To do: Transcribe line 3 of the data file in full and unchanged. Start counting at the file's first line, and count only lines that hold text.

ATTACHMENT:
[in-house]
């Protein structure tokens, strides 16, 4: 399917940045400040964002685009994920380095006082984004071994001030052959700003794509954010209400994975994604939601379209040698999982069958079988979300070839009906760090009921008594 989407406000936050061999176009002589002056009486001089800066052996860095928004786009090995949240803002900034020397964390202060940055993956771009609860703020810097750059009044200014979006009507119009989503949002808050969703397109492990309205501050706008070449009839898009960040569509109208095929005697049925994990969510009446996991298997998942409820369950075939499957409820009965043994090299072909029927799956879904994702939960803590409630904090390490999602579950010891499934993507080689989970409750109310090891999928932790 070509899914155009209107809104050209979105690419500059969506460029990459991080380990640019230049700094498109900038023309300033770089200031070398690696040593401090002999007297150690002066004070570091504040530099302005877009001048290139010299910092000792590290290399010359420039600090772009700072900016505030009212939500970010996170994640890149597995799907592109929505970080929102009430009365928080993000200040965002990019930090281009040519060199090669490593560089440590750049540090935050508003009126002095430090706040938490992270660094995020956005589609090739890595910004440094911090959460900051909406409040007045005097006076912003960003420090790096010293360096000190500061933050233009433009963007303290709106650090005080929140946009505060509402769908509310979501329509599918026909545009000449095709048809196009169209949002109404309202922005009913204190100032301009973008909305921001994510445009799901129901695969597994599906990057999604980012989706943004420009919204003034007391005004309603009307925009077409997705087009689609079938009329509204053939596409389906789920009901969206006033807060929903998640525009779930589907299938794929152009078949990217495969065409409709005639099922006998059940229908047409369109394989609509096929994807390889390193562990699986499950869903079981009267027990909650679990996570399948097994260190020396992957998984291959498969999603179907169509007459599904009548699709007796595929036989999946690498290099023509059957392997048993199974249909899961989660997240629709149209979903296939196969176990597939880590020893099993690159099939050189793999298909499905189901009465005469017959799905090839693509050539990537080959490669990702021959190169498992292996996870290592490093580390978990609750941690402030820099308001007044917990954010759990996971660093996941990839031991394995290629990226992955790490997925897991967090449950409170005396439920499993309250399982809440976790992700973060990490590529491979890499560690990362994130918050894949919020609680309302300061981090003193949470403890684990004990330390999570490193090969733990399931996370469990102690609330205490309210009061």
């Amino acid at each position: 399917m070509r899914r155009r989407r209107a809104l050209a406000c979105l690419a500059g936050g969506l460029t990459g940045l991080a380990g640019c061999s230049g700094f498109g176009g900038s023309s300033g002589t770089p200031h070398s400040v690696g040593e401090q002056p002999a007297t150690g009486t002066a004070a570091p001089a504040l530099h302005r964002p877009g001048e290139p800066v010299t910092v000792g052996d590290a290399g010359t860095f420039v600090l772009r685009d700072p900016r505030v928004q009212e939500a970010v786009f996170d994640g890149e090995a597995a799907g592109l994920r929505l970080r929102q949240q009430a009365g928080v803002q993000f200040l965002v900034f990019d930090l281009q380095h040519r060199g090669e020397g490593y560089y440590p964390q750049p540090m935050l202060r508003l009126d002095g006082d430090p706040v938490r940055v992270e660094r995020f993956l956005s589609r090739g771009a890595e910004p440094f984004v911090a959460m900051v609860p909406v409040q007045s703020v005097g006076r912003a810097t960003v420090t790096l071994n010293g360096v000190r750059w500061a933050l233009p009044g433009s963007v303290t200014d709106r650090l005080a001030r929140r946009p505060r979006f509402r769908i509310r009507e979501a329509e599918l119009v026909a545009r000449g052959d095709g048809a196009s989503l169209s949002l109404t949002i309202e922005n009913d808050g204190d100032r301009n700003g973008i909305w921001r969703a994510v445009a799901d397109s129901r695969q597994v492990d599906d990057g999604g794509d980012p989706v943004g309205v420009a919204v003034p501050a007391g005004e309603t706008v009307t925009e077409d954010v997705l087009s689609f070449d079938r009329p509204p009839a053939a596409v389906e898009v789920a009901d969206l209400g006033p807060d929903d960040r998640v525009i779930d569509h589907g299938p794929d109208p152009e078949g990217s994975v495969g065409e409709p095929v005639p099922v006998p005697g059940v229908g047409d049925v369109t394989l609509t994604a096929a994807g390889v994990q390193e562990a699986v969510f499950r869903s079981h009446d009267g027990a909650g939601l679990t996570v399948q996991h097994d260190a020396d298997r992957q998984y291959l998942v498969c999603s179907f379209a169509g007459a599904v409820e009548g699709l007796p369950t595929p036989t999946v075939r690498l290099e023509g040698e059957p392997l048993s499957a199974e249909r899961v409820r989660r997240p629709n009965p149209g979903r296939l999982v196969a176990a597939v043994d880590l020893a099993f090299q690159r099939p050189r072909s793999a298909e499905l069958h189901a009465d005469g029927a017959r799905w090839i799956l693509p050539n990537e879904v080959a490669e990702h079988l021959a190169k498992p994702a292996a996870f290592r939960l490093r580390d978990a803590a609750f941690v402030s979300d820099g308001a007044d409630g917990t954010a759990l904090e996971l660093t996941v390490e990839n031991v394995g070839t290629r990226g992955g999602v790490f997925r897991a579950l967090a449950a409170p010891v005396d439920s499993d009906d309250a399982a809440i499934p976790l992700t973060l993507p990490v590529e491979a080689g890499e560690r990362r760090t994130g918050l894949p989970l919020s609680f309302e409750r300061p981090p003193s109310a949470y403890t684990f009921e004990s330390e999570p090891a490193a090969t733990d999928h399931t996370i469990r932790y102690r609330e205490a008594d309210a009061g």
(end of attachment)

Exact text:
């Amino acid at each position: 399917m070509r899914r155009r989407r209107a809104l050209a406000c979105l690419a500059g936050g969506l460029t990459g940045l991080a380990g640019c061999s230049g700094f498109g176009g900038s023309s300033g002589t770089p200031h070398s400040v690696g040593e401090q002056p002999a007297t150690g009486t002066a004070a570091p001089a504040l530099h302005r964002p877009g001048e290139p800066v010299t910092v000792g052996d590290a290399g010359t860095f420039v600090l772009r685009d700072p900016r505030v928004q009212e939500a970010v786009f996170d994640g890149e090995a597995a799907g592109l994920r929505l970080r929102q949240q009430a009365g928080v803002q993000f200040l965002v900034f990019d930090l281009q380095h040519r060199g090669e020397g490593y560089y440590p964390q750049p540090m935050l202060r508003l009126d002095g006082d430090p706040v938490r940055v992270e660094r995020f993956l956005s589609r090739g771009a890595e910004p440094f984004v911090a959460m900051v609860p909406v409040q007045s703020v005097g006076r912003a810097t960003v420090t790096l071994n010293g360096v000190r750059w500061a933050l233009p009044g433009s963007v303290t200014d709106r650090l005080a001030r929140r946009p505060r979006f509402r769908i509310r009507e979501a329509e599918l119009v026909a545009r000449g052959d095709g048809a196009s989503l169209s949002l109404t949002i309202e922005n009913d808050g204190d100032r301009n700003g973008i909305w921001r969703a994510v445009a799901d397109s129901r695969q597994v492990d599906d990057g999604g794509d980012p989706v943004g309205v420009a919204v003034p501050a007391g005004e309603t706008v009307t925009e077409d954010v997705l087009s689609f070449d079938r009329p509204p009839a053939a596409v389906e898009v789920a009901d969206l209400g006033p807060d929903d960040r998640v525009i779930d569509h589907g299938p794929d109208p152009e078949g990217s994975v495969g065409e409709p095929v005639p099922v006998p005697g059940v229908g047409d049925v369109t394989l609509t994604a096929a994807g390889v994990q390193e562990a699986v969510f499950r869903s079981h009446d009267g027990a909650g939601l679990t996570v399948q996991h097994d260190a020396d298997r992957q998984y291959l998942v498969c999603s179907f379209a169509g007459a599904v409820e009548g699709l007796p369950t595929p036989t999946v075939r690498l290099e023509g040698e059957p392997l048993s499957a199974e249909r899961v409820r989660r997240p629709n009965p149209g979903r296939l999982v196969a176990a597939v043994d880590l020893a099993f090299q690159r099939p050189r072909s793999a298909e499905l069958h189901a009465d005469g029927a017959r799905w090839i799956l693509p050539n990537e879904v080959a490669e990702h079988l021959a190169k498992p994702a292996a996870f290592r939960l490093r580390d978990a803590a609750f941690v402030s979300d820099g308001a007044d409630g917990t954010a759990l904090e996971l660093t996941v390490e990839n031991v394995g070839t290629r990226g992955g999602v790490f997925r897991a579950l967090a449950a409170p010891v005396d439920s499993d009906d309250a399982a809440i499934p976790l992700t973060l993507p990490v590529e491979a080689g890499e560690r990362r760090t994130g918050l894949p989970l919020s609680f309302e409750r300061p981090p003193s109310a949470y403890t684990f009921e004990s330390e999570p090891a490193a090969t733990d999928h399931t996370i469990r932790y102690r609330e205490a008594d309210a009061g």